Washington Post columnist Fred Hiatt notes how counting words in speeches can help in understanding the fundamentally different world views of the US and European governments these days.
In his inaugural address Bush used the word “freedom” 27 times. Twenty-one more “freedoms” graced his State of the Union speech.
On Saturday German Chancellor Gerhard Schroeder’s speech was the opening event of the Munich Conference on Security Policy, an annual gathering of U.S. and European defense and foreign policy bigwigs. Schroeder (whose speech was read by his defense minister when the chancellor fell ill) touched on many of the same subjects that Bush did: Middle East peace, terrorism, 21st-century threats and 21st-century defenses.
Here’s how many times Schroeder used the word “freedom”: zero. By contrast he cited “stability” or “instability” or “stabilization” or “stabilizing” eight times.
Is Schroeder longing for the Kissingerian good old days? I would imagine Henry the K has spoken of stability far more often than freedom during his public career and since.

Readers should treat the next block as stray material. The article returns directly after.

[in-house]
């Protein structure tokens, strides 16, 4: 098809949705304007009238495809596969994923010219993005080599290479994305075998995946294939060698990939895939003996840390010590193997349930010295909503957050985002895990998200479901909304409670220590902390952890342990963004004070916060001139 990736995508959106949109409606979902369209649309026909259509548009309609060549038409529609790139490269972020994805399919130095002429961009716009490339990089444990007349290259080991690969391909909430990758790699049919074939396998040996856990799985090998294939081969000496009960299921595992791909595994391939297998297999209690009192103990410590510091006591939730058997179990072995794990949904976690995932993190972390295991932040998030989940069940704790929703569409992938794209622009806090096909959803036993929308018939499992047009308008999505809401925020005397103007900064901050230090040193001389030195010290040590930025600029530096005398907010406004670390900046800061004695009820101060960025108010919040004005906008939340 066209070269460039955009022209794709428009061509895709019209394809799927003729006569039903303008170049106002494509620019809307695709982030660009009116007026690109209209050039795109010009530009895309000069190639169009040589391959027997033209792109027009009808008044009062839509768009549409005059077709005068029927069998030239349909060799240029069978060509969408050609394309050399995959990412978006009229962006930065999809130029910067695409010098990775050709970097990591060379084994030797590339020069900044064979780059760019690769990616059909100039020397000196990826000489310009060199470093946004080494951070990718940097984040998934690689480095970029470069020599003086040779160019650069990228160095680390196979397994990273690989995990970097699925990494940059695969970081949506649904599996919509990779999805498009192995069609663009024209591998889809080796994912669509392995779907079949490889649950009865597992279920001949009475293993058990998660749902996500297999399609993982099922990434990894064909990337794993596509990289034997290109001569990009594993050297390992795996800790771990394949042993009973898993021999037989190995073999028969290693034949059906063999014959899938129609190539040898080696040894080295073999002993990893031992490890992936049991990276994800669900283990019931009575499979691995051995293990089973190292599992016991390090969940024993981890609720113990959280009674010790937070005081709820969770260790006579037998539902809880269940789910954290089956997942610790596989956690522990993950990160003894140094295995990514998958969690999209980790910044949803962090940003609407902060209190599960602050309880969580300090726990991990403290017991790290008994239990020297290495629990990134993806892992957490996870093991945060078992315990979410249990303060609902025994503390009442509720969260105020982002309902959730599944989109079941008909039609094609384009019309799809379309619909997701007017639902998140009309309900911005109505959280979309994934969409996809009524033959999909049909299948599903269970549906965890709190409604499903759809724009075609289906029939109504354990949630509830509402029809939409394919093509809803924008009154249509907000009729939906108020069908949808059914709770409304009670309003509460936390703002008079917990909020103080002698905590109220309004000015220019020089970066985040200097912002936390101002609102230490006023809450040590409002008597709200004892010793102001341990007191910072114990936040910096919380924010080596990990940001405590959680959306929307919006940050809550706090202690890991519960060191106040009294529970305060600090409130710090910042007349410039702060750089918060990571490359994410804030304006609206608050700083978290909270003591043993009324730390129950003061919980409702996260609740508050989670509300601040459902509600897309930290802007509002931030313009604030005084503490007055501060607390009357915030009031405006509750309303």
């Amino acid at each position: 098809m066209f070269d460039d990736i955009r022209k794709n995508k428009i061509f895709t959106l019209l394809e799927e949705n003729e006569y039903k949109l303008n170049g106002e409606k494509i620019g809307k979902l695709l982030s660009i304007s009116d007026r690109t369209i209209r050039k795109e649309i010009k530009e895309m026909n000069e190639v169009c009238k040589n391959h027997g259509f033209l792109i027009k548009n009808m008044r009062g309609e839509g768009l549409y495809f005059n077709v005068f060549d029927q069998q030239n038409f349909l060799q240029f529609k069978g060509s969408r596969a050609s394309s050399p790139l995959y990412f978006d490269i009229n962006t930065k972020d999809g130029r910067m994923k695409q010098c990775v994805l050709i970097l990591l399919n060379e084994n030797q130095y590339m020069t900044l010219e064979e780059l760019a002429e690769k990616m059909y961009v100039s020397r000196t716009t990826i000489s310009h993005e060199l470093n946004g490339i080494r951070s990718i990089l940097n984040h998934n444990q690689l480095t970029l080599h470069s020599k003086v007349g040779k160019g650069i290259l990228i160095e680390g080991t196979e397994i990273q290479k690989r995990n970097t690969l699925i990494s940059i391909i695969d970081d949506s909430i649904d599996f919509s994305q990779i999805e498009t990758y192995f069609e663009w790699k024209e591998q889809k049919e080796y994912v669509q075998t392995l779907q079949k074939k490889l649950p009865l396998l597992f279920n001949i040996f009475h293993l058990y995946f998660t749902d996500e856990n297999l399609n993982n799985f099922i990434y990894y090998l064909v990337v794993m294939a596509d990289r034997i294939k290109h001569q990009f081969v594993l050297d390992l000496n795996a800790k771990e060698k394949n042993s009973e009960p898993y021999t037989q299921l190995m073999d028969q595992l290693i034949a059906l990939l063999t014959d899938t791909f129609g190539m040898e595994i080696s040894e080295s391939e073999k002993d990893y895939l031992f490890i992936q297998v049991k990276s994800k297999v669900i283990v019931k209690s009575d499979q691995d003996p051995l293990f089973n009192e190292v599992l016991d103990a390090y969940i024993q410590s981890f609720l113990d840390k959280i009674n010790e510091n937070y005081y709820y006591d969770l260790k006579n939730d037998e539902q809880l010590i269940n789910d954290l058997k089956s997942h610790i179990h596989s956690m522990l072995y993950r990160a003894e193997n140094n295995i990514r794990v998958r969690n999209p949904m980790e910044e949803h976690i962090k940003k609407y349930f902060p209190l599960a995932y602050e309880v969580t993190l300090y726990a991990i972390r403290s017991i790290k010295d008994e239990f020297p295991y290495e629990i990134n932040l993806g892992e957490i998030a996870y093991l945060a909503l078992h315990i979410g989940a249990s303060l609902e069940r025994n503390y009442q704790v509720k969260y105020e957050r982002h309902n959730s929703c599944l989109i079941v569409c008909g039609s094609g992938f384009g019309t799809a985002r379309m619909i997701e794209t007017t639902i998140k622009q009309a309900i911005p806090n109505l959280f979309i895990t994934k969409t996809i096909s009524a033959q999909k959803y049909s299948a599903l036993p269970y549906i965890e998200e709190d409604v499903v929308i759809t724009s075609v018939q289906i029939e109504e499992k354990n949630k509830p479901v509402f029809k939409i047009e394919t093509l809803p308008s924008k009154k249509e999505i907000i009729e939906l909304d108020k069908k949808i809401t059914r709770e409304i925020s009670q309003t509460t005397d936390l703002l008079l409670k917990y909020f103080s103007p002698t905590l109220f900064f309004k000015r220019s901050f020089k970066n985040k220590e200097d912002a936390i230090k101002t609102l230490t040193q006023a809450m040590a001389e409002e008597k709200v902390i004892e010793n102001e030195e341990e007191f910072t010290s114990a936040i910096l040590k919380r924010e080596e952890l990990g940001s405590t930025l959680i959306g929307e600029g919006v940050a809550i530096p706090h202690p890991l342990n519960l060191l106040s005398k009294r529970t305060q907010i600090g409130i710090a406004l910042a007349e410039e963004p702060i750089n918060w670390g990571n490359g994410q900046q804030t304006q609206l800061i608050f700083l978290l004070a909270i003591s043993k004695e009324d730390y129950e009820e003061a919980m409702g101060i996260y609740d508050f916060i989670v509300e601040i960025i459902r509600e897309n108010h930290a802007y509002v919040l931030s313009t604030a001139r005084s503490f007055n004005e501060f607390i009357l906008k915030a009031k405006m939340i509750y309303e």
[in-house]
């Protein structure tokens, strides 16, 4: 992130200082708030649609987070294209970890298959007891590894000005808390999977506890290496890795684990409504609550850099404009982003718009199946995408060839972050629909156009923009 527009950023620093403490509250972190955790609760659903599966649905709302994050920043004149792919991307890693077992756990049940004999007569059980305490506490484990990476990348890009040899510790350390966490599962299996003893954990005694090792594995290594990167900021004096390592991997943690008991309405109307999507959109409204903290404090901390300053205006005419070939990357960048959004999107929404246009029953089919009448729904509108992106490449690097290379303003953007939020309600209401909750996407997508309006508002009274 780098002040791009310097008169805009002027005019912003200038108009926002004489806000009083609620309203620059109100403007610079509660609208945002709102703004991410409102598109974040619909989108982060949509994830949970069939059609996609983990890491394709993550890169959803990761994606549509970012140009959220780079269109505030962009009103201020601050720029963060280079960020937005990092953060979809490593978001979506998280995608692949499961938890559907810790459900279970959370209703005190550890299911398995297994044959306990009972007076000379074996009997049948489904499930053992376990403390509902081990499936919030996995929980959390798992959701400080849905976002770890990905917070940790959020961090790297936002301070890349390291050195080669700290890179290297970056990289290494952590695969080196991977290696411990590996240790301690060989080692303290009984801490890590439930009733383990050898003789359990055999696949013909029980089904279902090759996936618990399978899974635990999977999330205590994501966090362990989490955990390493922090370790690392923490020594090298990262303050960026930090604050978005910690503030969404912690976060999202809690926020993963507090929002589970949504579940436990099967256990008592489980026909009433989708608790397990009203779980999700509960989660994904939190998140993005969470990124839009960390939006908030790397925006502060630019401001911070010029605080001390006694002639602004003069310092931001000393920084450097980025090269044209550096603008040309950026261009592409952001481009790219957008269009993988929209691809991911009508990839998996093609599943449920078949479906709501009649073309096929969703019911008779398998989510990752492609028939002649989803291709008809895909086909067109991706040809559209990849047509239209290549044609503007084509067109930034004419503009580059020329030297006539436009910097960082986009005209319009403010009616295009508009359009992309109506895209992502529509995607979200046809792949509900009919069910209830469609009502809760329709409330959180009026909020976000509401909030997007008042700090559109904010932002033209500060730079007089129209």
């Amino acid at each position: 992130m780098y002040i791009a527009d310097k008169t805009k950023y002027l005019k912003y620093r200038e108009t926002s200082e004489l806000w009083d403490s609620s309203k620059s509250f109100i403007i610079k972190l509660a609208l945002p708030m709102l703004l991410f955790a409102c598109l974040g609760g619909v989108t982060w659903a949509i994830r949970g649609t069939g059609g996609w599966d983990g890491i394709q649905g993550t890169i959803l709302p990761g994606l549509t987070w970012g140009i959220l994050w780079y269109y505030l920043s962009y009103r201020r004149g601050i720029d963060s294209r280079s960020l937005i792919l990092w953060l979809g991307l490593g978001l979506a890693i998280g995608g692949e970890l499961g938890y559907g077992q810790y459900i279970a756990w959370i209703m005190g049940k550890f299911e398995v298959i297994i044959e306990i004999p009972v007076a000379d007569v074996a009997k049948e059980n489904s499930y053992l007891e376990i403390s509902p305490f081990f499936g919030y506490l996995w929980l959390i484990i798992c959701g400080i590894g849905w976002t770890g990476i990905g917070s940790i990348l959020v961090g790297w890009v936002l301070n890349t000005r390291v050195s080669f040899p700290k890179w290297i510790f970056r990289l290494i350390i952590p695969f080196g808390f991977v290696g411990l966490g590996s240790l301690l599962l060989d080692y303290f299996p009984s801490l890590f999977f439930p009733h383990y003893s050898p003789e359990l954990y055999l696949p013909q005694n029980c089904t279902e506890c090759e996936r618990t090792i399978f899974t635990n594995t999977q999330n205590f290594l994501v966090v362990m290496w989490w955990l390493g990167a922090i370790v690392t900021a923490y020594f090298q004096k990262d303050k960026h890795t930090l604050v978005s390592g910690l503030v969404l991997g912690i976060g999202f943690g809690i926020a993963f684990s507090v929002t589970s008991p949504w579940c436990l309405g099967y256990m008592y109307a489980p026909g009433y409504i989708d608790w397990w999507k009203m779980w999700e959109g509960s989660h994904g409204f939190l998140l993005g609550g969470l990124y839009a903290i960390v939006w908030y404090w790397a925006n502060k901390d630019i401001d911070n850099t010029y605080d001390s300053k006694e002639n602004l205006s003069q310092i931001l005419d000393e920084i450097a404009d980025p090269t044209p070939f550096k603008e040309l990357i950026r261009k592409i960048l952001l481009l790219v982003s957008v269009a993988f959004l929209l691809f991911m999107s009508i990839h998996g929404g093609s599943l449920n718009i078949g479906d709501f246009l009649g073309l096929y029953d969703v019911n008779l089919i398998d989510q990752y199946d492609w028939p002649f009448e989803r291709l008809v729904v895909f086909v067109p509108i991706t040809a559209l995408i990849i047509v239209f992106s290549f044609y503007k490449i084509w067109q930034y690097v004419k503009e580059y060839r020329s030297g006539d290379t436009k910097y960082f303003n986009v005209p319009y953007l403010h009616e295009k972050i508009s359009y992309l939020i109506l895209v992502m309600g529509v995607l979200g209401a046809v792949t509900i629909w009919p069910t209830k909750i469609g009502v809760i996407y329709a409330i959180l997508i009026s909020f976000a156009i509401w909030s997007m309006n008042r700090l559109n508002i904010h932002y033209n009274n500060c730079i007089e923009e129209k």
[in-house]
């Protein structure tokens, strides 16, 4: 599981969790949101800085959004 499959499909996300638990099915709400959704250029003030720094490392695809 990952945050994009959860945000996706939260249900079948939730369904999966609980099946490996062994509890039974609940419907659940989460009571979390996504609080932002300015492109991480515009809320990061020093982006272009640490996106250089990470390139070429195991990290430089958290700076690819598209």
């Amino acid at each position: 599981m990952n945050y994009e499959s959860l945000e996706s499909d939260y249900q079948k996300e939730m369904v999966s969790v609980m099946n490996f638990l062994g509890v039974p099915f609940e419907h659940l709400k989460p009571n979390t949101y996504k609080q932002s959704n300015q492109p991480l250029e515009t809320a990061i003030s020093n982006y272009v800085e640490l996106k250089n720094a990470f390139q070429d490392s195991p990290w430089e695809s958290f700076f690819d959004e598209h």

Hiatt has several other interesting observations, including this:
There is much talk about facing the “root causes” of terrorism. This used to be code for criticizing Bush’s bellicosity. Now that Bush is dwelling on root causes, too, the Europeans argue that he’s picked the wrong one: tyranny, instead of poverty.
Obviously tyranny and poverty are closely intertwined in much of the world, and it’s wrong to pretend that one or the other doesn’t matter. It’s a valid criticism of the US that it devotes a much smaller share of its GDP to foreign aid than many other countries. But how many billions in foreign aid have been wasted over the decades due to the grandiose projects and flat-out corruption of dictatorships and kleptocracies? It may be a statement of the obvious to say that fighting tyranny and fighting poverty go hand-in-hand, but is the US or Europe fully prepared to act on this understanding?